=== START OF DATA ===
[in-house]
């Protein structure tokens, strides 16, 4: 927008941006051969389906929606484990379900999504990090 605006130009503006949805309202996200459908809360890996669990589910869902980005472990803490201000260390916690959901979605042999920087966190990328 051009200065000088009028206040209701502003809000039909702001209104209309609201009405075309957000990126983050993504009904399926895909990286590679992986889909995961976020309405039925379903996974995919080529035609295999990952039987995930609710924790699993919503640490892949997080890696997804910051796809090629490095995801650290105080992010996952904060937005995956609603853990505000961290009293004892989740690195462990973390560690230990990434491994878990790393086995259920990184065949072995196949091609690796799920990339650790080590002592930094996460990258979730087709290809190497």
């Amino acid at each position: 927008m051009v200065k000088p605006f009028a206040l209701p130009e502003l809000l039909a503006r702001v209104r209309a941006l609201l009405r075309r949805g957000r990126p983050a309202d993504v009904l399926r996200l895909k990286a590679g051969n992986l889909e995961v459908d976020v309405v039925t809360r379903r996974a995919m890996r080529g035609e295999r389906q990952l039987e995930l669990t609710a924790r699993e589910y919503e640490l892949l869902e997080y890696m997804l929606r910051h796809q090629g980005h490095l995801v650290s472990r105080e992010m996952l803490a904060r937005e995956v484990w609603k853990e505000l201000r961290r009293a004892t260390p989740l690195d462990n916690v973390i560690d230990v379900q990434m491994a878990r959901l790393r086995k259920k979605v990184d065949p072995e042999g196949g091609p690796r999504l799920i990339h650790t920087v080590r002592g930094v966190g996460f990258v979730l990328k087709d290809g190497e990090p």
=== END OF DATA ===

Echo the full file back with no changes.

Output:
[in-house]
């Protein structure tokens, strides 16, 4: 927008941006051969389906929606484990379900999504990090 605006130009503006949805309202996200459908809360890996669990589910869902980005472990803490201000260390916690959901979605042999920087966190990328 051009200065000088009028206040209701502003809000039909702001209104209309609201009405075309957000990126983050993504009904399926895909990286590679992986889909995961976020309405039925379903996974995919080529035609295999990952039987995930609710924790699993919503640490892949997080890696997804910051796809090629490095995801650290105080992010996952904060937005995956609603853990505000961290009293004892989740690195462990973390560690230990990434491994878990790393086995259920990184065949072995196949091609690796799920990339650790080590002592930094996460990258979730087709290809190497």
């Amino acid at each position: 927008m051009v200065k000088p605006f009028a206040l209701p130009e502003l809000l039909a503006r702001v209104r209309a941006l609201l009405r075309r949805g957000r990126p983050a309202d993504v009904l399926r996200l895909k990286a590679g051969n992986l889909e995961v459908d976020v309405v039925t809360r379903r996974a995919m890996r080529g035609e295999r389906q990952l039987e995930l669990t609710a924790r699993e589910y919503e640490l892949l869902e997080y890696m997804l929606r910051h796809q090629g980005h490095l995801v650290s472990r105080e992010m996952l803490a904060r937005e995956v484990w609603k853990e505000l201000r961290r009293a004892t260390p989740l690195d462990n916690v973390i560690d230990v379900q990434m491994a878990r959901l790393r086995k259920k979605v990184d065949p072995e042999g196949g091609p690796r999504l799920i990339h650790t920087v080590r002592g930094v966190g996460f990258v979730l990328k087709d290809g190497e990090p």